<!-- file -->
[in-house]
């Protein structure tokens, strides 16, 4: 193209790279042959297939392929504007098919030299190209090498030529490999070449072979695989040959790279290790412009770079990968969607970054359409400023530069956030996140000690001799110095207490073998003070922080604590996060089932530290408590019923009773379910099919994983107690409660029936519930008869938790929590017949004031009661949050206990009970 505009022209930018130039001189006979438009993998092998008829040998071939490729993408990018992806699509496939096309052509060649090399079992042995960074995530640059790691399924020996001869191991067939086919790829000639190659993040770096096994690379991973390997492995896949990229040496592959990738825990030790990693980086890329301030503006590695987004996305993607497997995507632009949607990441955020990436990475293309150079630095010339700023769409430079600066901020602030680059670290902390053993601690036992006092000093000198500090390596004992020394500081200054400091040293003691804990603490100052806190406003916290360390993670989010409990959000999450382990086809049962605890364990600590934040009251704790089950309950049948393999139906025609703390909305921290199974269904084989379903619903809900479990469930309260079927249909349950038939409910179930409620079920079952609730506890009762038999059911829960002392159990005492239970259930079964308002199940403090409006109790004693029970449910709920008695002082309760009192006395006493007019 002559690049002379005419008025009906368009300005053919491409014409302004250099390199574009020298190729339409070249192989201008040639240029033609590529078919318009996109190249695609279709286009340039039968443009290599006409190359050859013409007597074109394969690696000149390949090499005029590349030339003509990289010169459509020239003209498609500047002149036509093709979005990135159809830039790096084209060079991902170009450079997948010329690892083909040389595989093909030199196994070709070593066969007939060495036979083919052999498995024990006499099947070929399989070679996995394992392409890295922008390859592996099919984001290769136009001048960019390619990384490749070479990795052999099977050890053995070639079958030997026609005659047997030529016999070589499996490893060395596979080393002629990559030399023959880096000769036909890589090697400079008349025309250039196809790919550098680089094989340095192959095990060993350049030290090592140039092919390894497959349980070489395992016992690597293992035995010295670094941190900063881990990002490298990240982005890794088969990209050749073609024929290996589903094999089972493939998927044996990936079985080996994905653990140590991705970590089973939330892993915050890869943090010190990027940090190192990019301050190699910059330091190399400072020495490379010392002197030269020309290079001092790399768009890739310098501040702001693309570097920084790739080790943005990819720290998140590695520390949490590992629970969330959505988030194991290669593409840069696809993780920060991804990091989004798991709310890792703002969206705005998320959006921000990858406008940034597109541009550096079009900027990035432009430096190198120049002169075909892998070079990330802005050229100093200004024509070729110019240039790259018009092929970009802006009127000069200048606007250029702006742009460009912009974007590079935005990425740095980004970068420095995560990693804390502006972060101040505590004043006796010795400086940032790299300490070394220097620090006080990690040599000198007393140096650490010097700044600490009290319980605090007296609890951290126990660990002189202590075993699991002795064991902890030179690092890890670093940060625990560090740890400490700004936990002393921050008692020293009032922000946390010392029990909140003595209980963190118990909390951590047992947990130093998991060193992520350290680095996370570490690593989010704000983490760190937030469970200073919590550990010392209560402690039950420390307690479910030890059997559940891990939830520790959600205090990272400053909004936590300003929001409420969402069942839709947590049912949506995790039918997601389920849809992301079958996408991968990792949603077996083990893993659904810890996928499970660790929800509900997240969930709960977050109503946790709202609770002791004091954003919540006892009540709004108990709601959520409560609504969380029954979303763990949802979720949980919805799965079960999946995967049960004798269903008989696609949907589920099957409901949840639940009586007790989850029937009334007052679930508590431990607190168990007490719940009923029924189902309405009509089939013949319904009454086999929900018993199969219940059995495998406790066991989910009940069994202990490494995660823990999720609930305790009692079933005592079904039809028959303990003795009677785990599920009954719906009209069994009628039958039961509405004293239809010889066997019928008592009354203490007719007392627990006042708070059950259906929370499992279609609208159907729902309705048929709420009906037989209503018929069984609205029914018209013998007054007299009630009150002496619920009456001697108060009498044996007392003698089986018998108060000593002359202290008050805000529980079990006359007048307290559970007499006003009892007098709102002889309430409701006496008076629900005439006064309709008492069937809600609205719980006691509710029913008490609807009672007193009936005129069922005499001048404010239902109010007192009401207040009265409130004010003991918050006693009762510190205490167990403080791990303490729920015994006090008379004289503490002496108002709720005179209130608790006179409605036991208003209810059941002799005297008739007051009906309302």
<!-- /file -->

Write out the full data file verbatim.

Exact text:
[in-house]
């Protein structure tokens, strides 16, 4: 193209790279042959297939392929504007098919030299190209090498030529490999070449072979695989040959790279290790412009770079990968969607970054359409400023530069956030996140000690001799110095207490073998003070922080604590996060089932530290408590019923009773379910099919994983107690409660029936519930008869938790929590017949004031009661949050206990009970 505009022209930018130039001189006979438009993998092998008829040998071939490729993408990018992806699509496939096309052509060649090399079992042995960074995530640059790691399924020996001869191991067939086919790829000639190659993040770096096994690379991973390997492995896949990229040496592959990738825990030790990693980086890329301030503006590695987004996305993607497997995507632009949607990441955020990436990475293309150079630095010339700023769409430079600066901020602030680059670290902390053993601690036992006092000093000198500090390596004992020394500081200054400091040293003691804990603490100052806190406003916290360390993670989010409990959000999450382990086809049962605890364990600590934040009251704790089950309950049948393999139906025609703390909305921290199974269904084989379903619903809900479990469930309260079927249909349950038939409910179930409620079920079952609730506890009762038999059911829960002392159990005492239970259930079964308002199940403090409006109790004693029970449910709920008695002082309760009192006395006493007019 002559690049002379005419008025009906368009300005053919491409014409302004250099390199574009020298190729339409070249192989201008040639240029033609590529078919318009996109190249695609279709286009340039039968443009290599006409190359050859013409007597074109394969690696000149390949090499005029590349030339003509990289010169459509020239003209498609500047002149036509093709979005990135159809830039790096084209060079991902170009450079997948010329690892083909040389595989093909030199196994070709070593066969007939060495036979083919052999498995024990006499099947070929399989070679996995394992392409890295922008390859592996099919984001290769136009001048960019390619990384490749070479990795052999099977050890053995070639079958030997026609005659047997030529016999070589499996490893060395596979080393002629990559030399023959880096000769036909890589090697400079008349025309250039196809790919550098680089094989340095192959095990060993350049030290090592140039092919390894497959349980070489395992016992690597293992035995010295670094941190900063881990990002490298990240982005890794088969990209050749073609024929290996589903094999089972493939998927044996990936079985080996994905653990140590991705970590089973939330892993915050890869943090010190990027940090190192990019301050190699910059330091190399400072020495490379010392002197030269020309290079001092790399768009890739310098501040702001693309570097920084790739080790943005990819720290998140590695520390949490590992629970969330959505988030194991290669593409840069696809993780920060991804990091989004798991709310890792703002969206705005998320959006921000990858406008940034597109541009550096079009900027990035432009430096190198120049002169075909892998070079990330802005050229100093200004024509070729110019240039790259018009092929970009802006009127000069200048606007250029702006742009460009912009974007590079935005990425740095980004970068420095995560990693804390502006972060101040505590004043006796010795400086940032790299300490070394220097620090006080990690040599000198007393140096650490010097700044600490009290319980605090007296609890951290126990660990002189202590075993699991002795064991902890030179690092890890670093940060625990560090740890400490700004936990002393921050008692020293009032922000946390010392029990909140003595209980963190118990909390951590047992947990130093998991060193992520350290680095996370570490690593989010704000983490760190937030469970200073919590550990010392209560402690039950420390307690479910030890059997559940891990939830520790959600205090990272400053909004936590300003929001409420969402069942839709947590049912949506995790039918997601389920849809992301079958996408991968990792949603077996083990893993659904810890996928499970660790929800509900997240969930709960977050109503946790709202609770002791004091954003919540006892009540709004108990709601959520409560609504969380029954979303763990949802979720949980919805799965079960999946995967049960004798269903008989696609949907589920099957409901949840639940009586007790989850029937009334007052679930508590431990607190168990007490719940009923029924189902309405009509089939013949319904009454086999929900018993199969219940059995495998406790066991989910009940069994202990490494995660823990999720609930305790009692079933005592079904039809028959303990003795009677785990599920009954719906009209069994009628039958039961509405004293239809010889066997019928008592009354203490007719007392627990006042708070059950259906929370499992279609609208159907729902309705048929709420009906037989209503018929069984609205029914018209013998007054007299009630009150002496619920009456001697108060009498044996007392003698089986018998108060000593002359202290008050805000529980079990006359007048307290559970007499006003009892007098709102002889309430409701006496008076629900005439006064309709008492069937809600609205719980006691509710029913008490609807009672007193009936005129069922005499001048404010239902109010007192009401207040009265409130004010003991918050006693009762510190205490167990403080791990303490729920015994006090008379004289503490002496108002709720005179209130608790006179409605036991208003209810059941002799005297008739007051009906309302």